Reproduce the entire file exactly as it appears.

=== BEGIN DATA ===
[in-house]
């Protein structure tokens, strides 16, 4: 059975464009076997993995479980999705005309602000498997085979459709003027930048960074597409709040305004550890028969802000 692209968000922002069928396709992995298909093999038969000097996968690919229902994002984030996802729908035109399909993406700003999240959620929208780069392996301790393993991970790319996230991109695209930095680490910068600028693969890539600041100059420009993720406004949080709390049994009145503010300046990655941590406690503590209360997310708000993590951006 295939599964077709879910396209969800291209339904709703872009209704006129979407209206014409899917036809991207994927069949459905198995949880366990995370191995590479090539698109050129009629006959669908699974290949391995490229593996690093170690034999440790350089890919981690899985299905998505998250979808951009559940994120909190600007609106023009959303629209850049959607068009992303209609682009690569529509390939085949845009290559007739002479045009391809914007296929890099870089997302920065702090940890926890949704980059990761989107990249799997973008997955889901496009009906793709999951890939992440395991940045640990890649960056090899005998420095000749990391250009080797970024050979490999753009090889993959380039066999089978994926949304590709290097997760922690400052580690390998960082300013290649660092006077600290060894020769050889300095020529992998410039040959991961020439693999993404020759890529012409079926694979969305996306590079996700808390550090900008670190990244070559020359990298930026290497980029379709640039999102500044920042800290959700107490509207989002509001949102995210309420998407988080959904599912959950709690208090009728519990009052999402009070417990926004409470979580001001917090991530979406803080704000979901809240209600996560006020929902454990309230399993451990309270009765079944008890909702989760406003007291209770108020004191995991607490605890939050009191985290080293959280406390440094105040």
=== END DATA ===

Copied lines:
[in-house]
């Protein structure tokens, strides 16, 4: 059975464009076997993995479980999705005309602000498997085979459709003027930048960074597409709040305004550890028969802000 692209968000922002069928396709992995298909093999038969000097996968690919229902994002984030996802729908035109399909993406700003999240959620929208780069392996301790393993991970790319996230991109695209930095680490910068600028693969890539600041100059420009993720406004949080709390049994009145503010300046990655941590406690503590209360997310708000993590951006 295939599964077709879910396209969800291209339904709703872009209704006129979407209206014409899917036809991207994927069949459905198995949880366990995370191995590479090539698109050129009629006959669908699974290949391995490229593996690093170690034999440790350089890919981690899985299905998505998250979808951009559940994120909190600007609106023009959303629209850049959607068009992303209609682009690569529509390939085949845009290559007739002479045009391809914007296929890099870089997302920065702090940890926890949704980059990761989107990249799997973008997955889901496009009906793709999951890939992440395991940045640990890649960056090899005998420095000749990391250009080797970024050979490999753009090889993959380039066999089978994926949304590709290097997760922690400052580690390998960082300013290649660092006077600290060894020769050889300095020529992998410039040959991961020439693999993404020759890529012409079926694979969305996306590079996700808390550090900008670190990244070559020359990298930026290497980029379709640039999102500044920042800290959700107490509207989002509001949102995210309420998407988080959904599912959950709690208090009728519990009052999402009070417990926004409470979580001001917090991530979406803080704000979901809240209600996560006020929902454990309230399993451990309270009765079944008890909702989760406003007291209770108020004191995991607490605890939050009191985290080293959280406390440094105040």